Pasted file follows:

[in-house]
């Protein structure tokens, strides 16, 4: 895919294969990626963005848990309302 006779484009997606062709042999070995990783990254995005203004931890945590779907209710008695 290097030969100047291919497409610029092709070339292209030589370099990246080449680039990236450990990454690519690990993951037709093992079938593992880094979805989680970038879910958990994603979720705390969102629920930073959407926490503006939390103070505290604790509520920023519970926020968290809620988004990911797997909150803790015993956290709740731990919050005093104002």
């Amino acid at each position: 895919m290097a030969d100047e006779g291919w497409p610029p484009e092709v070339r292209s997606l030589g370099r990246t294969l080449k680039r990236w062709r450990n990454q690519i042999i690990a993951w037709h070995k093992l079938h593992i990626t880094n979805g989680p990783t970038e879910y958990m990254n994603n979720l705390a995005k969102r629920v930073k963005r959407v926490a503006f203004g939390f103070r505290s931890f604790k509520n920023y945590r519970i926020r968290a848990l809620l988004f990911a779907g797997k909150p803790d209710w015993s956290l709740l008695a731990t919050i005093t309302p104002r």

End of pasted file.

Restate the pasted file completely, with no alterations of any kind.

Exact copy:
[in-house]
């Protein structure tokens, strides 16, 4: 895919294969990626963005848990309302 006779484009997606062709042999070995990783990254995005203004931890945590779907209710008695 290097030969100047291919497409610029092709070339292209030589370099990246080449680039990236450990990454690519690990993951037709093992079938593992880094979805989680970038879910958990994603979720705390969102629920930073959407926490503006939390103070505290604790509520920023519970926020968290809620988004990911797997909150803790015993956290709740731990919050005093104002």
């Amino acid at each position: 895919m290097a030969d100047e006779g291919w497409p610029p484009e092709v070339r292209s997606l030589g370099r990246t294969l080449k680039r990236w062709r450990n990454q690519i042999i690990a993951w037709h070995k093992l079938h593992i990626t880094n979805g989680p990783t970038e879910y958990m990254n994603n979720l705390a995005k969102r629920v930073k963005r959407v926490a503006f203004g939390f103070r505290s931890f604790k509520n920023y945590r519970i926020r968290a848990l809620l988004f990911a779907g797997k909150p803790d209710w015993s956290l709740l008695a731990t919050i005093t309302p104002r």